The developers decided that they wanted to show what every enemy was doing on every turn. The rules of a game can be seen in a hierarchy: axioms at the bottom. Corollaries that follow from those axioms one level up. Corollaries that follow from those above that. And so on.


The designers seem to be trying to make both the axioms and the first level of corollaries clear. The player can take this action - an axiom. When the player takes that action, this will happen - a corollary. It would be possible for the UI to show the player absolutely everything. This would amount to the UI telling the player what sequence of actions to take to reach the optimal win. But that would be no fun. The designers avoid confusion about the rules, permitting fun in the discovery of strategies.


The developers often eschewed depth or interesting mechanics in order to retain clarity. If a mechanic was hard to explain, or hard to depict, they dropped it.


Source: https://www.rockpapershotgun.com/2018/03/05/into-the-breach-interface-design/


#notebook

The Annunciation, with Saint Emidius, Crivelli

The Annunciation, with Saint Emidius, Crivelli


#notebook

Agony in the Garden, Giovanni Bellini

Agony in the Garden, Giovanni Bellini


#notebook

The Wind That Shakes the Barley

The Wind That Shakes the Barley


#notebook

Miami Vice

Miami Vice


I love the way Mann used digital cameras to make the movement and colours much more lifelike.


#notebook

Human universals

Human universals





#notebook

Jacob

Jacob


#notebook

Miss Bala

Miss Bala


A film about a beauty queen who gets mixed up in the Mexican drug war. Really very well directed. The film captures the sensation of the main character as a person at the a point in the world, with people and events approaching and receding. Which is rather similar what life can feel like.


#notebook

Bennet Foddy talking to Steve Gaynor about game design, cricket and draws

Bennet Foddy talking to Steve Gaynor about game design, cricket and draws

S2E10_ToneControl_BennettFoddy.mp3


[Starts at 53m 50s.]


Foddy: There had never been a good video game adaptation [of cricket]. The context of a video game is totally wrong for cricket. Cricket is about trying to concentrate for five days with no break.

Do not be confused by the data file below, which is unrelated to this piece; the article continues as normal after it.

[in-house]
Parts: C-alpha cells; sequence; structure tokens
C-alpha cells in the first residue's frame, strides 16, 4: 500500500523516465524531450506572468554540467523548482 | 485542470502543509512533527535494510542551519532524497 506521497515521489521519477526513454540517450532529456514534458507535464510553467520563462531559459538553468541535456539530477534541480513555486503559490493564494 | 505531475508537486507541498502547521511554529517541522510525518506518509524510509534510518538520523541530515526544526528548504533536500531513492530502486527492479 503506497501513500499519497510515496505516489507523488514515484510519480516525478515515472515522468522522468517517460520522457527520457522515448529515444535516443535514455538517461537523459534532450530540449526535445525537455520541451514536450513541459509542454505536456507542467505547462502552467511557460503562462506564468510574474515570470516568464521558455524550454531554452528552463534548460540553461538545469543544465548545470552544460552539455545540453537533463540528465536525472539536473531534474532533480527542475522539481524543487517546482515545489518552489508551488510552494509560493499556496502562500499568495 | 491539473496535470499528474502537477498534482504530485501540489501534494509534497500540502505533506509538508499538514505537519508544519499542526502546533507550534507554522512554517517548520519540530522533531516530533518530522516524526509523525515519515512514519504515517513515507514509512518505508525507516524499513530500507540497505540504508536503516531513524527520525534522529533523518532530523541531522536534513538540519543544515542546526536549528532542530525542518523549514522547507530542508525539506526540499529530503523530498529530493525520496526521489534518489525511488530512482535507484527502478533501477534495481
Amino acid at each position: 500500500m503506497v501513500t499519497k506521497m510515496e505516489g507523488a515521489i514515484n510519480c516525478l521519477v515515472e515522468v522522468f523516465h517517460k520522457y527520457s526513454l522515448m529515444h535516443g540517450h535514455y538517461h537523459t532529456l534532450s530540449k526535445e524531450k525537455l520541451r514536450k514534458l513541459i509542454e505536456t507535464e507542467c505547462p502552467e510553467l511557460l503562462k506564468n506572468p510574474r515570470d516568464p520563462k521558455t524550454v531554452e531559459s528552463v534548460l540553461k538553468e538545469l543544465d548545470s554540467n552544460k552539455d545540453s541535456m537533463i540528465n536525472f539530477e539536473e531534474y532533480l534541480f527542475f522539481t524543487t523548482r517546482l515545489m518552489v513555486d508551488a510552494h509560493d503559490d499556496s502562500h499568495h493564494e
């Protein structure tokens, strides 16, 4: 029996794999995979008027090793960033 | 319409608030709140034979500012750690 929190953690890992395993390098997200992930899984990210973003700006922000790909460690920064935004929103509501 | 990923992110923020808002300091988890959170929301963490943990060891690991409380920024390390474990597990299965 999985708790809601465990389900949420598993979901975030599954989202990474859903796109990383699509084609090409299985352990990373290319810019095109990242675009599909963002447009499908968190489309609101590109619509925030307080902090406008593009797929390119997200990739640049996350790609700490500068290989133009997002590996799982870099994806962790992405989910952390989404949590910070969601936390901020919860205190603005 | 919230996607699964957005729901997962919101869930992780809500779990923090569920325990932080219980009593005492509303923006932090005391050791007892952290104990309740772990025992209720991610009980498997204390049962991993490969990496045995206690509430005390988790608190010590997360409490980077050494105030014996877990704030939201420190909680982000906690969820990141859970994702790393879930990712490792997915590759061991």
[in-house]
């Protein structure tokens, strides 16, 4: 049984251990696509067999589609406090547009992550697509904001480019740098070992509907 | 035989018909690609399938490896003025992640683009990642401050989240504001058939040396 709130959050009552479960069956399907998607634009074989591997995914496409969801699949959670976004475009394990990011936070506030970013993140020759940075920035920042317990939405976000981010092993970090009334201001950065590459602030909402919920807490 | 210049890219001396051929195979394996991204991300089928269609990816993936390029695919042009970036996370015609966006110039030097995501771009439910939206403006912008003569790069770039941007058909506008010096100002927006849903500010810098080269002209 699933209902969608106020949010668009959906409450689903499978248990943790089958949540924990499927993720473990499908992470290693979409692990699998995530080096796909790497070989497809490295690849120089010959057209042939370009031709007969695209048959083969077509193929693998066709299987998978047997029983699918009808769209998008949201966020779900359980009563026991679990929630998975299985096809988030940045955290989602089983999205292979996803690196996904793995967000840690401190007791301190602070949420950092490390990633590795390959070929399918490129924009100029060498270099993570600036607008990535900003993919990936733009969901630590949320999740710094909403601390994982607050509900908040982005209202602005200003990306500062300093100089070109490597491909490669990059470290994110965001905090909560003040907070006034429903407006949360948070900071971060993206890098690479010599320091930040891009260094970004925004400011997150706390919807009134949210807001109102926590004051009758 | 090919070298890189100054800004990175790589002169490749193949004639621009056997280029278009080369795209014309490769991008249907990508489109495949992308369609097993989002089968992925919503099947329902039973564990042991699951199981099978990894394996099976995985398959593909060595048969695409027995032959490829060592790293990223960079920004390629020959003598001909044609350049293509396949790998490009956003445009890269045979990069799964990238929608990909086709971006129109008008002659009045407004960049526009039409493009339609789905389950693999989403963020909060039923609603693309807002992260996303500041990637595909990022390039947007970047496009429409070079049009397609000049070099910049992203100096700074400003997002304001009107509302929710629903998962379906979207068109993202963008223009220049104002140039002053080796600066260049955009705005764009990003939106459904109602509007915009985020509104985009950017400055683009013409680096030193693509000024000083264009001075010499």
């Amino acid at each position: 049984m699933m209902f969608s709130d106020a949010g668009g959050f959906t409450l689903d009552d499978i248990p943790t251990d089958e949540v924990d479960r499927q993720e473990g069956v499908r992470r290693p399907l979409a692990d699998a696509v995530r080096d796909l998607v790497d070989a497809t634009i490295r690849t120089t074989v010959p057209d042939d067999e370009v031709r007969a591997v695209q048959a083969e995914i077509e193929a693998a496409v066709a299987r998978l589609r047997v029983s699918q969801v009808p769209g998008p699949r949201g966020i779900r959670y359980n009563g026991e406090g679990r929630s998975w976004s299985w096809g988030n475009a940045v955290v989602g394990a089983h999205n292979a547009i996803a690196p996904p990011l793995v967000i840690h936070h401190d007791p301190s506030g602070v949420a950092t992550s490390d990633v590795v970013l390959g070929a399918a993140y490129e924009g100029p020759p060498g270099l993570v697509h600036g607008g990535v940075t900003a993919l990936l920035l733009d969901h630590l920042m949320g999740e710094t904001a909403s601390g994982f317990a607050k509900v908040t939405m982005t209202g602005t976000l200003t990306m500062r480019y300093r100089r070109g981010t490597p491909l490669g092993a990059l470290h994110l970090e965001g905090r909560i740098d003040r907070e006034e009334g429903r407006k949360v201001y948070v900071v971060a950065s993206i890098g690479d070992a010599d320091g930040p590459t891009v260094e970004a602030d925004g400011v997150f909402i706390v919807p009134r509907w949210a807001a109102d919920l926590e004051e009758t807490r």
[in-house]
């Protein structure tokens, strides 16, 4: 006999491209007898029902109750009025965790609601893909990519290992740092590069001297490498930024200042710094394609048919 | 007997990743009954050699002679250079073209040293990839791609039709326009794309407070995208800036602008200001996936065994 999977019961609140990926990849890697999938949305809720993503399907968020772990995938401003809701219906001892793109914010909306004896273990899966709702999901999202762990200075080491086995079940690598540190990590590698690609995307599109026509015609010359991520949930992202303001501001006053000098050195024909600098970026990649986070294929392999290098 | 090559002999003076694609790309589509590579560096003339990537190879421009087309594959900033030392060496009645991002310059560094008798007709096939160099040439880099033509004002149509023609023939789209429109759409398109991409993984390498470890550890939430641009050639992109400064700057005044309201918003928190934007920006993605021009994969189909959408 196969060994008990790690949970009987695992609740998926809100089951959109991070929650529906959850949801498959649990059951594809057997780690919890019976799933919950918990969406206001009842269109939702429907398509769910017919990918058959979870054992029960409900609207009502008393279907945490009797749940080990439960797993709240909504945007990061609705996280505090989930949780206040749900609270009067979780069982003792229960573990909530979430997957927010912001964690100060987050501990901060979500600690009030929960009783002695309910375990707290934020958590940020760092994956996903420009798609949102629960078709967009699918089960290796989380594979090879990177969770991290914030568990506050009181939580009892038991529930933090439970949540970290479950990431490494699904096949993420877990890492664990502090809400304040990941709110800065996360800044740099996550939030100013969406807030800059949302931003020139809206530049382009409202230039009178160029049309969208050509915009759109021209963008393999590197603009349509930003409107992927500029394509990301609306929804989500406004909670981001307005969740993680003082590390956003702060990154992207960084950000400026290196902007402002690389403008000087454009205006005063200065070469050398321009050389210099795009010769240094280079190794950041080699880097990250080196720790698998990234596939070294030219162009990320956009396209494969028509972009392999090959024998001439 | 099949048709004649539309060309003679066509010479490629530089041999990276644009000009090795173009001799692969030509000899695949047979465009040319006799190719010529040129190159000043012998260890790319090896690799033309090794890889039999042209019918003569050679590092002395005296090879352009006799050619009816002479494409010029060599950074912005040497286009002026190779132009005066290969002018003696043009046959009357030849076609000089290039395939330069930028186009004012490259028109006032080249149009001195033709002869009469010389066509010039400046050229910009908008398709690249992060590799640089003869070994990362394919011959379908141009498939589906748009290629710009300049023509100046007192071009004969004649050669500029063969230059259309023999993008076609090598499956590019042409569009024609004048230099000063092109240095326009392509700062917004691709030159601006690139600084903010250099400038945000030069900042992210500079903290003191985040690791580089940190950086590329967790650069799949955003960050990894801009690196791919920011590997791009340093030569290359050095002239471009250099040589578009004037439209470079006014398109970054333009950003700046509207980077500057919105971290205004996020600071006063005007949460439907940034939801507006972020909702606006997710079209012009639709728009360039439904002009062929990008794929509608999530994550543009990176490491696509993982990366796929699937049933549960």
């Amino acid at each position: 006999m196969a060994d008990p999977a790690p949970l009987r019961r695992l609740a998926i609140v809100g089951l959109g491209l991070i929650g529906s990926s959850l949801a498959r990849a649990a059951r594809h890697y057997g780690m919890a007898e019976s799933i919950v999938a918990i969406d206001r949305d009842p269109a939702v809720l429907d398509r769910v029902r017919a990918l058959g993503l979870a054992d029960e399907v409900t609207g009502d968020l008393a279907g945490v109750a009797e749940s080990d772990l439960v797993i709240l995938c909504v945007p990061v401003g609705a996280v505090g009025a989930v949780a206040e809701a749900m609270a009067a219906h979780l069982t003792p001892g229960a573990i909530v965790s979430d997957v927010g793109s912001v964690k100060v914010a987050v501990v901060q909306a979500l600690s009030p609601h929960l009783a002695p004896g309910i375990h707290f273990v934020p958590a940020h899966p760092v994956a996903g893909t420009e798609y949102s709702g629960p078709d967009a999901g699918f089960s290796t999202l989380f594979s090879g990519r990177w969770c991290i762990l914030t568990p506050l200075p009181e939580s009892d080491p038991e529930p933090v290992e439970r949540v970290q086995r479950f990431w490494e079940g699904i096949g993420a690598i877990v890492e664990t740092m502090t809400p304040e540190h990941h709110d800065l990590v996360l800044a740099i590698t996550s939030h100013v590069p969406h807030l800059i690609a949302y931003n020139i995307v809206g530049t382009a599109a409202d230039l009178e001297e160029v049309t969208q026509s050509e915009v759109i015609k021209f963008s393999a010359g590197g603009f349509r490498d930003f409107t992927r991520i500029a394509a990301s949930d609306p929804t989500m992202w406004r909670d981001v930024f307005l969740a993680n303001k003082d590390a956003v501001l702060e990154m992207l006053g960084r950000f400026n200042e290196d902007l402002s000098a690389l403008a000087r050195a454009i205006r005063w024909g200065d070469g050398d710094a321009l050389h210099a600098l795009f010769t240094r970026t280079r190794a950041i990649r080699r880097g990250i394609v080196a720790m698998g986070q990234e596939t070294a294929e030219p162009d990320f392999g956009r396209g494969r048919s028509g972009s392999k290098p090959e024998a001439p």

Gaynor: It is? Wait, tell me more about cricket.


Foddy: When you're batting, you're there for as long as it takes. Sometimes, one batsman's out at the crease for two or three days. He has to face hundreds of deliveries and...


Gaynor: Why??


Foddy: That's the game. Because he's got a big wide bat. And because in baseball you have to run if you hit the ball in play, but in cricket you do not have to run. You just have to defend your wicket. It's not that difficult of a task to do once. But to do it five hundred times is a difficult task. But we would never play a video game that took that amount of endurance. I had an idea of how I could redesign the game, capturing some of what I liked about cricket.


Gaynor: Wait...so...one batter is there...


Foddy: There's two batsmen. They are at opposite ends. Every time you hit it you try to run to the facing end.


Gaynor: So you have two batsmen. Are they hitting the balls at the same time at each other?


Foddy: No. No, only one at a time.


Gaynor: So you're saying it can take that many days because it can take that many days for either of them to get it through the wicket once.


Foddy: No, there's ten wickets on each side. So to win the game of cricket, I have to get ten players out twice. Each time is an innings. If we can do that within five days, we win. If we run out of time, it's a draw.


Gaynor: Jesus.


Foddy: Which is very, very common.


Gaynor: So, it's the second most popular game in the world after soccer? Why do people love ties so much?